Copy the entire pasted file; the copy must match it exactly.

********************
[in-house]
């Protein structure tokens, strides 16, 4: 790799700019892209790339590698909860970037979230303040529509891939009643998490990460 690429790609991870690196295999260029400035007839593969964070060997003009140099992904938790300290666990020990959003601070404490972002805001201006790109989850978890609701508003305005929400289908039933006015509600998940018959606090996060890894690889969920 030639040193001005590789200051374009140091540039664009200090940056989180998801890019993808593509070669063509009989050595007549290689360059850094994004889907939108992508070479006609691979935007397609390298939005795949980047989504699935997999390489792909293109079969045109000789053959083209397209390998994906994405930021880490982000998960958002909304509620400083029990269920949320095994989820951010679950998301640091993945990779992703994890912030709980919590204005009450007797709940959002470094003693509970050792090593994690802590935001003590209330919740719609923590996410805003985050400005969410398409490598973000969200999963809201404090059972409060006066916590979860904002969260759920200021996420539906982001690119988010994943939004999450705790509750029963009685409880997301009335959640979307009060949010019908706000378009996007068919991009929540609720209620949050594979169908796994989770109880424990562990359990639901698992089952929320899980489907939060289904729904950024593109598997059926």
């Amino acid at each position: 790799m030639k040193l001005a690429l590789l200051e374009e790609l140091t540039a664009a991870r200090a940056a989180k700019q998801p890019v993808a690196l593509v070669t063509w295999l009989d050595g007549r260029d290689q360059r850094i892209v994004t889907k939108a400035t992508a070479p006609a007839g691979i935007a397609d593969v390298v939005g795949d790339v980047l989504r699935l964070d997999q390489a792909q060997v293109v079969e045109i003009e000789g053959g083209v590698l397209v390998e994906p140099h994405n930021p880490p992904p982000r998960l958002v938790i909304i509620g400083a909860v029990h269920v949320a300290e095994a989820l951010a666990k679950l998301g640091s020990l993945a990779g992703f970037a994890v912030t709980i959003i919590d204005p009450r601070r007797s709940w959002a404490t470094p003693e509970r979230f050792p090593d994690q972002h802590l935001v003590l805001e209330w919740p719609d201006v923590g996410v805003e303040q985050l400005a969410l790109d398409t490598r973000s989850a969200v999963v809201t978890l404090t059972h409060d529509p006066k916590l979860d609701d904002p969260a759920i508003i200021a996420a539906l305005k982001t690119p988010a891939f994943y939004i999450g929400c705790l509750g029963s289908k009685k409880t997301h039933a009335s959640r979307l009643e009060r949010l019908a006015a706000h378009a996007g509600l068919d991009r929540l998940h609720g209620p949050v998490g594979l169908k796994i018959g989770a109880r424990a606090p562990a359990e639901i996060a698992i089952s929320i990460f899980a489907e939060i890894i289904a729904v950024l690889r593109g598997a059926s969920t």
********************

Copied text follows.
[in-house]
């Protein structure tokens, strides 16, 4: 790799700019892209790339590698909860970037979230303040529509891939009643998490990460 690429790609991870690196295999260029400035007839593969964070060997003009140099992904938790300290666990020990959003601070404490972002805001201006790109989850978890609701508003305005929400289908039933006015509600998940018959606090996060890894690889969920 030639040193001005590789200051374009140091540039664009200090940056989180998801890019993808593509070669063509009989050595007549290689360059850094994004889907939108992508070479006609691979935007397609390298939005795949980047989504699935997999390489792909293109079969045109000789053959083209397209390998994906994405930021880490982000998960958002909304509620400083029990269920949320095994989820951010679950998301640091993945990779992703994890912030709980919590204005009450007797709940959002470094003693509970050792090593994690802590935001003590209330919740719609923590996410805003985050400005969410398409490598973000969200999963809201404090059972409060006066916590979860904002969260759920200021996420539906982001690119988010994943939004999450705790509750029963009685409880997301009335959640979307009060949010019908706000378009996007068919991009929540609720209620949050594979169908796994989770109880424990562990359990639901698992089952929320899980489907939060289904729904950024593109598997059926």
């Amino acid at each position: 790799m030639k040193l001005a690429l590789l200051e374009e790609l140091t540039a664009a991870r200090a940056a989180k700019q998801p890019v993808a690196l593509v070669t063509w295999l009989d050595g007549r260029d290689q360059r850094i892209v994004t889907k939108a400035t992508a070479p006609a007839g691979i935007a397609d593969v390298v939005g795949d790339v980047l989504r699935l964070d997999q390489a792909q060997v293109v079969e045109i003009e000789g053959g083209v590698l397209v390998e994906p140099h994405n930021p880490p992904p982000r998960l958002v938790i909304i509620g400083a909860v029990h269920v949320a300290e095994a989820l951010a666990k679950l998301g640091s020990l993945a990779g992703f970037a994890v912030t709980i959003i919590d204005p009450r601070r007797s709940w959002a404490t470094p003693e509970r979230f050792p090593d994690q972002h802590l935001v003590l805001e209330w919740p719609d201006v923590g996410v805003e303040q985050l400005a969410l790109d398409t490598r973000s989850a969200v999963v809201t978890l404090t059972h409060d529509p006066k916590l979860d609701d904002p969260a759920i508003i200021a996420a539906l305005k982001t690119p988010a891939f994943y939004i999450g929400c705790l509750g029963s289908k009685k409880t997301h039933a009335s959640r979307l009643e009060r949010l019908a006015a706000h378009a996007g509600l068919d991009r929540l998940h609720g209620p949050v998490g594979l169908k796994i018959g989770a109880r424990a606090p562990a359990e639901i996060a698992i089952s929320i990460f899980a489907e939060i890894i289904a729904v950024l690889r593109g598997a059926s969920t």